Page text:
What should I consider when conveying toxic and explosive powders?
When moving powder from process to process in the pharmaceutical and fine chemical industries, several crucial factors must be addressed to ensure an acceptable solution. The method of moving powders in an enclosed stream of air or nitrogen below ambient pressure is commonly known as vacuum conveying and the technology for this form of transport has evolved to meet the arduous demands of these markets. Typically there are seven key goals which the end user, in conjunction with the equipment supplier, should consider when addressing the use of vacuum conveying. The article "Seven key parameters to consider when conveying toxic and explosive powders" addresses these seven key parameters which must be considered when conveying toxic and explosive powders.
How can we pneumatically convey our cohesive pharmaceutical powders more effectively?
Pharmaceutical powders often include very poor flowing excipients and API’s (Active pharmaceutical ingredients) which can present challenges not only in material handling but also in areas such as product and process containment, options in design for cleaning and product changeover. Pneumatic conveying operations can often be incorporated directly into the secondary process in an effort to ensure a closed and leak-free operation, without any exposure of operator or product. These additional processes include, but are not limited to: direct blender loading, inline conical screen milling or sieving, tablet press loading, granulator loading/unloading, fluid bed dryer unloading, tablet/capsule conveying, refill of screw feeders for loading of continuous processes such as granulation, mixing, milling/micronization, and extrusion, transfer direct to feeders for batch weighing or dispensing of several components in a blend. A number of key criteria should be evaluated when discussing your application with the pneumatic system vendor and choosing the proper pneumatic conveying technology including the following:
- Properly define the material characteristics: Proper evaluation of a pneumatic conveying system for a cohesive, slightly sticky material requires you to define your material's characteristics, such as bulk density, flowability, particle size distribution, moisture content, abrasiveness, and temperature. These characteristics will all affect not only the proper technology to be used, (e.g. dense phase vacuum versus dilute phase vacuum), but will also affect overall system geometries and design, such as angles on receiver and pickup hoppers and additional flow aid requirements.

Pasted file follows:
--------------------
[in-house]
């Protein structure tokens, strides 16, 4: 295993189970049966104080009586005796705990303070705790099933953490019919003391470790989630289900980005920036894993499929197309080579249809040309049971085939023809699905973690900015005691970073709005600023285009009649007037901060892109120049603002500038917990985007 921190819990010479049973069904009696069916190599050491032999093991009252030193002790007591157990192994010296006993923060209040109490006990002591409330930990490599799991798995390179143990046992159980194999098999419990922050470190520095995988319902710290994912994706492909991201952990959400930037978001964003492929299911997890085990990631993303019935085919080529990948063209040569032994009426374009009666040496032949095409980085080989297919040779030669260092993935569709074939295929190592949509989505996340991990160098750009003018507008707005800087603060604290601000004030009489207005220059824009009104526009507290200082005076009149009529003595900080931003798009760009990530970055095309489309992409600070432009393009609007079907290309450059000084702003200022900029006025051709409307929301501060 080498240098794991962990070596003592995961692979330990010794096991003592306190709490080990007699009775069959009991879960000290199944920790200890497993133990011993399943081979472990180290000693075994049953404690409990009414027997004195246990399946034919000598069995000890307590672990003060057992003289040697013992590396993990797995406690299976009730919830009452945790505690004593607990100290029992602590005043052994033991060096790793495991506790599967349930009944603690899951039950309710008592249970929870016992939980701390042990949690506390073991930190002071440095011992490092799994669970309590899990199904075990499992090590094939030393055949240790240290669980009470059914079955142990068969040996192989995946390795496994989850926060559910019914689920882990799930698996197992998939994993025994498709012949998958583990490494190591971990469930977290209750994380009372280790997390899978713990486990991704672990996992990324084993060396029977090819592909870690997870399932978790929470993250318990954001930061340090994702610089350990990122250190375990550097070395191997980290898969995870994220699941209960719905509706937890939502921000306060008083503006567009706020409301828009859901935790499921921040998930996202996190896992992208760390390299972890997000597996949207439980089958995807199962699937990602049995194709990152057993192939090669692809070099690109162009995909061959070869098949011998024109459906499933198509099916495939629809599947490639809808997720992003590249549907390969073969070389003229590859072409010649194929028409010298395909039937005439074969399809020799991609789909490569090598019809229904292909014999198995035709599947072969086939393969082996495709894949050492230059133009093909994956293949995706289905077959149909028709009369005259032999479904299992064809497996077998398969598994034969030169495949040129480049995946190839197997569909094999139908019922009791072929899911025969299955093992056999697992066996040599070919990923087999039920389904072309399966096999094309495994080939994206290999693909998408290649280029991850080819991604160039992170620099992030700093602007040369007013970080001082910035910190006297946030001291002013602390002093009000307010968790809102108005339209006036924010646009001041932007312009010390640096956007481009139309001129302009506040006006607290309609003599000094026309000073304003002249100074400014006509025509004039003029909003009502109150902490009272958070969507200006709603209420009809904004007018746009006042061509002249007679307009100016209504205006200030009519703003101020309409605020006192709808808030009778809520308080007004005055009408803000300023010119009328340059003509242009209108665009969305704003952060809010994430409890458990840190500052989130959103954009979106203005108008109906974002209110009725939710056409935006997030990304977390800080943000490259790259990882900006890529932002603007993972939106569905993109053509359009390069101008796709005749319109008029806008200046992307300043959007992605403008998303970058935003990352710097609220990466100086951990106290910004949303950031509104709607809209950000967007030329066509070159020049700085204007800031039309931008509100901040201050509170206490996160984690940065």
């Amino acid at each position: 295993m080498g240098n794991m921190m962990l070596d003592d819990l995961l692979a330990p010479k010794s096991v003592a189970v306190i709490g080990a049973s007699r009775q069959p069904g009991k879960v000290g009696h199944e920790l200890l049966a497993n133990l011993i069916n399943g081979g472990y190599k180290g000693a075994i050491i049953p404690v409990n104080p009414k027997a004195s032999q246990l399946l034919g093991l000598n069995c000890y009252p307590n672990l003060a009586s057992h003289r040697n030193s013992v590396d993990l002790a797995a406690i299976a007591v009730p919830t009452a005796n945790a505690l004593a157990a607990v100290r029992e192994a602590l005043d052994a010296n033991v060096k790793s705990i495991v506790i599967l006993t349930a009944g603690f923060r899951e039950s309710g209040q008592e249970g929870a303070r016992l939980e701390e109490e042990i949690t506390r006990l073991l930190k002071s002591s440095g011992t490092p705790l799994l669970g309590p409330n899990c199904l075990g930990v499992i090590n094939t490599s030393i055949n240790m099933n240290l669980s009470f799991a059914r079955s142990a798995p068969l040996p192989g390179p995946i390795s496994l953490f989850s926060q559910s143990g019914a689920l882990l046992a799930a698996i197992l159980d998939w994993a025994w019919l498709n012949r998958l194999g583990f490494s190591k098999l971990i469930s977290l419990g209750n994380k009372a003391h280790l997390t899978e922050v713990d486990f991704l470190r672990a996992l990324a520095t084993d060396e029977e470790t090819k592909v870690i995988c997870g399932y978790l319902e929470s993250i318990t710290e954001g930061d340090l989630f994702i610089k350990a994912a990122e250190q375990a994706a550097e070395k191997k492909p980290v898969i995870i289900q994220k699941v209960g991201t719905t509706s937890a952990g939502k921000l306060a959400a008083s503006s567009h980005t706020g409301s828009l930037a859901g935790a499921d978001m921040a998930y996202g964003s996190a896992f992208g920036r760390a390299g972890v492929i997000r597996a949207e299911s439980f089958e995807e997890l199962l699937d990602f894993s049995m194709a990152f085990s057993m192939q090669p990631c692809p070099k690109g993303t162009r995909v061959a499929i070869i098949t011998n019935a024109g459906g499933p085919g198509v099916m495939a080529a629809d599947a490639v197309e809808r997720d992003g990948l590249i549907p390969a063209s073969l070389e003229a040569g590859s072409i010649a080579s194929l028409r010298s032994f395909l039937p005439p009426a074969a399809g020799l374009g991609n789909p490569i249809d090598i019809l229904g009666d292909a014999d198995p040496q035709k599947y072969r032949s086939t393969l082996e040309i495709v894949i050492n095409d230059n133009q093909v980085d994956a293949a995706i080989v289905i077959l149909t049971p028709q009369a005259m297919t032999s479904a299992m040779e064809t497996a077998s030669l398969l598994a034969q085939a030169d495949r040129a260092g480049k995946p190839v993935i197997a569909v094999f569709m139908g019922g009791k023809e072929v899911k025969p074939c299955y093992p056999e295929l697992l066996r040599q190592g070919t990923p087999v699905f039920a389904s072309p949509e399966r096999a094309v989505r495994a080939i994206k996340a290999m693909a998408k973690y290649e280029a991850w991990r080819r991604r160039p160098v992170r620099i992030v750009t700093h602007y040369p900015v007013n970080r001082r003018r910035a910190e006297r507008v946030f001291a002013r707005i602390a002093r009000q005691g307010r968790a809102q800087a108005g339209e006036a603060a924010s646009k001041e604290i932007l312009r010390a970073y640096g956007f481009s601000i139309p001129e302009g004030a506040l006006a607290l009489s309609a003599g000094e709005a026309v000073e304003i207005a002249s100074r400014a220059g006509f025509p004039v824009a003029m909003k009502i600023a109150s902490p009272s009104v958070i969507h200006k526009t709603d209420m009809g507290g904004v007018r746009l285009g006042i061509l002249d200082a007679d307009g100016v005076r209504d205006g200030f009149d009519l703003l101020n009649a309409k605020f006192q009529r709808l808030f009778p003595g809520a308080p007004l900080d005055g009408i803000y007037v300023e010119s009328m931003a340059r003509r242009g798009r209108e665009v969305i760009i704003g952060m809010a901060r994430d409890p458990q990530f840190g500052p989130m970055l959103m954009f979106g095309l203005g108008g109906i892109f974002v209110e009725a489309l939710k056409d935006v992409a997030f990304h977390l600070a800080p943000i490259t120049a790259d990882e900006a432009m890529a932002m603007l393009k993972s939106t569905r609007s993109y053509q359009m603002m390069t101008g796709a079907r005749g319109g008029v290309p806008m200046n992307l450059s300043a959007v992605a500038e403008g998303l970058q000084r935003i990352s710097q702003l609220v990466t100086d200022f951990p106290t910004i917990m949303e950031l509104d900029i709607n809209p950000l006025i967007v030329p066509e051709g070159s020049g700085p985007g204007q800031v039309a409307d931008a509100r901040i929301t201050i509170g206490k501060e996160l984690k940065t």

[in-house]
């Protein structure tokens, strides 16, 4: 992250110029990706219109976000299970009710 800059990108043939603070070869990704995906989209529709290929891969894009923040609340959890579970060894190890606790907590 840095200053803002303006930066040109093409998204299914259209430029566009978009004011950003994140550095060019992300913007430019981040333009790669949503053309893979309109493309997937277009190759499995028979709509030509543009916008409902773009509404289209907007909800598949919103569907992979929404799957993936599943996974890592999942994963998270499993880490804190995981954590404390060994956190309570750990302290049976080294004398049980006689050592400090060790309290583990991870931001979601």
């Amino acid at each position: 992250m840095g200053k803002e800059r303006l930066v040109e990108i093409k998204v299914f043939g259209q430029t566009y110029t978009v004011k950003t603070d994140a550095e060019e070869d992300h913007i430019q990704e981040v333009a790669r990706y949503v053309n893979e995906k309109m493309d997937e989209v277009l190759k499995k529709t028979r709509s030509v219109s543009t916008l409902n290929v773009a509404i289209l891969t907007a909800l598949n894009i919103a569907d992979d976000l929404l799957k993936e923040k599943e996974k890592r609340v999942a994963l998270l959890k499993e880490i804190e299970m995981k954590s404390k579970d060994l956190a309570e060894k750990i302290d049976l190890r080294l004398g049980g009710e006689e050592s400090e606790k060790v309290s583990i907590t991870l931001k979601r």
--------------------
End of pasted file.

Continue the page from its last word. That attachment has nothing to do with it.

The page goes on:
- Define the overall conveying requirements: These definitions will include a general description of your application and purpose, the system's location and environment classification, the conveying rate, the horizontal conveying distance, the vertical conveying distance, conveying line direction changes (bends), a material source description, and a material destination description. It will also include details on the material explosive properties (which may require an inert conveying gas medium) as well as the toxicity of the powder, which will define the levels of containment required not only during the material transfer but also at both the product pickup and discharge points.
- If possible, perform bench material testing: If the material can be sent for testing, be sure to send a small representative material sample to a well-equipped pneumatic conveying system supplier for bench testing. If the material is too toxic for testing, then sending a placebo with similar flow and material characteristics is also acceptable. The supplier will issue a test report to confirm and complete the material characteristics testing. This test report, along with the conveying requirements provided in the second step, will help determine the best theoretical pneumatic conveying system configuration.
Each of the criteria described above will enable the most efficient choice for pneumatic transfer. For example, in the case of designing a system for a slightly cohesive material, the optimal pneumatic conveying system configuration may consist of the following:
- A dilute-phase pneumatic conveying system, which is the most likely system type as it is the most forgiving, given the application.
- A motive gas supply with a positive-displacement blower package or a Venturi for low rate and small space applications.
- A line charger consisting of a blow-through rotary airlock with a nonstick coating and shear protection.
- A conveying line that is properly supported and sized with flexible rubber hose and flexible rubber hose bends.
- A motive gas and material separation filter, which has a small pleated cartridge filter media with a nonstick coating and is easy to take apart and clean.
In all cases of material handling, it is important to discuss in detail all of the items above with an equipment system supplier who is well versed in the properties of a wide variety of pharmaceutical powders. This will ensure not only the most efficient means of transfer, but also the safest means of transfer for both operator and final product.